Evidence of this increased flexibility is also reported by insurers. Moulton says that his company is increasingly bespoking options around the medical insurance. “We’re seeing more employers asking us to integrate our plans into their existing healthcare benefits,” he says. “As an example we get a lot of requests to allow an organisation’s GP or occupational health department make referrals directly.”
Medical insurance products are also addressing one of the key motivations for bespoking – helping employees return to work quickly. Plans such as Axa PPP Healthcare’s Back to Health and Bupa’s Business Fit are targeted at the conditions that keep employees out of the workplace, enabling them to get treatment quickly and return to work.
For example Bupa’s Business Fit, which is available for groups of 20 employees plus, includes benefits specifically for the two main causes of long-term absence – mental health conditions and musculoskeletal problems. These include a treatment planning service and physiotherapy to treat musculoskeletal problems and a mental health support line and access to counselling and out-patient treatment where required.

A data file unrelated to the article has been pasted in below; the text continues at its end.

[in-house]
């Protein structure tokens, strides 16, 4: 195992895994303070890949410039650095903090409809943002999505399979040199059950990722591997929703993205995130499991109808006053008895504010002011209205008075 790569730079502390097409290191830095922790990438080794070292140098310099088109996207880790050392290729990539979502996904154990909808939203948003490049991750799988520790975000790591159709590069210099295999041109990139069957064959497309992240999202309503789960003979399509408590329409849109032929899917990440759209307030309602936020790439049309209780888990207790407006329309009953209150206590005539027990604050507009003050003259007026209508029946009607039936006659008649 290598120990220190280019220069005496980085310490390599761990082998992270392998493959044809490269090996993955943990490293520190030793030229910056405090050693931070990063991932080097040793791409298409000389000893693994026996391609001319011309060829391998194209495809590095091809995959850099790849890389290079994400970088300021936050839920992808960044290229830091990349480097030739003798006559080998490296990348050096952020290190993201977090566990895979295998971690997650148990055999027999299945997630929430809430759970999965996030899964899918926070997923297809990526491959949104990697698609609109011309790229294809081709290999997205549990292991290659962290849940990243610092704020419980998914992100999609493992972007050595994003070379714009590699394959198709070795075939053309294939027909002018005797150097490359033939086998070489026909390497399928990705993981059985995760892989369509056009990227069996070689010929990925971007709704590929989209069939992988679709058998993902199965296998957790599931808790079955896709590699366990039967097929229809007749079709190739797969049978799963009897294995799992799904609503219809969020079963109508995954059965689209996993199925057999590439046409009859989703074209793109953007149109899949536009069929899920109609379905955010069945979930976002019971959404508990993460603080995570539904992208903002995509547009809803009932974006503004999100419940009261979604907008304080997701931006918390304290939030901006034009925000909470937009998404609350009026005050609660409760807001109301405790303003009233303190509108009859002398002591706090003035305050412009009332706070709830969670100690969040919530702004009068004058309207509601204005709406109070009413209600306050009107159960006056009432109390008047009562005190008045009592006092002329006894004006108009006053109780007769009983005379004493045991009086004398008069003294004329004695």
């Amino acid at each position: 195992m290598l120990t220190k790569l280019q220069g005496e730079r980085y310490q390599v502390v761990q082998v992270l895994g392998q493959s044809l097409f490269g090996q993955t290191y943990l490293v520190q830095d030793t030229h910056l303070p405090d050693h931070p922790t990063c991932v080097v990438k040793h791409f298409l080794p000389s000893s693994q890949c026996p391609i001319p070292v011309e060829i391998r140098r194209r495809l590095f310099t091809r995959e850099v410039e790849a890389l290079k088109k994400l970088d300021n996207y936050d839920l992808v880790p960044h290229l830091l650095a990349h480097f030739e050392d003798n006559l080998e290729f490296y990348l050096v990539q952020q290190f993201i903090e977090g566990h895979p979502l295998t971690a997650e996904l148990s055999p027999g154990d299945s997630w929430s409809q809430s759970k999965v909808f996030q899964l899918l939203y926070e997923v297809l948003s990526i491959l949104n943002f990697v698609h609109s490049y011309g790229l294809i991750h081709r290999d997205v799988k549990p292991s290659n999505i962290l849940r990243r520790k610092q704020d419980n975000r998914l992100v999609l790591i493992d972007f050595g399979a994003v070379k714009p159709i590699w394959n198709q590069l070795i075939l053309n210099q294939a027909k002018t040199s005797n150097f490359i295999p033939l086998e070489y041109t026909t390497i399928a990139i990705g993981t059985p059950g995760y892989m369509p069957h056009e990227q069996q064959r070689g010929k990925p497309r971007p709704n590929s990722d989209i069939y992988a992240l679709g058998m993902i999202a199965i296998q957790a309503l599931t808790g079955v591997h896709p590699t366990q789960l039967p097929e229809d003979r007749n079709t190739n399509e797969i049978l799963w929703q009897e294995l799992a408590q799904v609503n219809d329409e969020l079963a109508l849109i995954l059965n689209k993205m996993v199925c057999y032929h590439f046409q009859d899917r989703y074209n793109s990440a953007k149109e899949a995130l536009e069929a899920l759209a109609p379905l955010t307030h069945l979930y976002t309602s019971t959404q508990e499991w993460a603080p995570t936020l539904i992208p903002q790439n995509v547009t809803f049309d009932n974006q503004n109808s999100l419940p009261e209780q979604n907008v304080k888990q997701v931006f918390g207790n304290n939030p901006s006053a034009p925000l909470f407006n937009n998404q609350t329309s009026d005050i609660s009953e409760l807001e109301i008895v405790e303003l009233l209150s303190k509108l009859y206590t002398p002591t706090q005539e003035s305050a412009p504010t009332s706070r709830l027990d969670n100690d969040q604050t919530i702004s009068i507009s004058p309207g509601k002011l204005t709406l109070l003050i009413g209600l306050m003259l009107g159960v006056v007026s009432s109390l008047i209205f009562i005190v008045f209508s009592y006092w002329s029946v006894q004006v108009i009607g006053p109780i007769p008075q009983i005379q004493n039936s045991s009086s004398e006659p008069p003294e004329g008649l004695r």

Tailored cash plans
Cash plans are opening up to more bespoking too. While many of the providers will only consider tailoring benefits for large groups – for example, Simplyhealth head of employer marketing Howard Hughes says his firm will only provide full bespoking for groups of 1,000 plus as the standard plans already offer a good level of flexibility – others will go lower.
For example Westfield Health allows groups of as few as 20 to build their own plan through Mosaic. This enables them to choose from 19 benefits and services with the only requirement that they select at least two core benefits, which are optical, dental, therapy treatments and consultation.
BHSF is also happy to flex its products for smaller groups, tailoring benefits for groups of 35 plus. But, although Hall says there is interest from employers looking to bespoke to address a business issue, often the motivation is a bit more basic.
“A lot of bespoking tends to be around achieving a price rather than addressing key employer concerns,” he explains.
This may simply be a reflection of the times, with companies trimming back benefit expenditure to survive the recession. However Hughes believes it may indicate a more fundamental issue with bespoking. “There’s some appetite for bespoking with new customers but we find the market’s generally fairly conservative,” he explains. “If an employer is keen to save money they’ll take steps such as introducing an excess, reducing hospital choice or removing cover for dependants. They’re very reluctant to chop and change healthcare benefits.”
With a little more cash on the table, many are hoping employers will reconsider the way they package their healthcare benefits and take a more strategic approach to tailoring rather than looking at bespoking products in isolation.
“Employers need to start again with their benefits choices,” says Crew. “Many think this will cost them money but it can often be a matter of redirecting the existing healthcare spend.”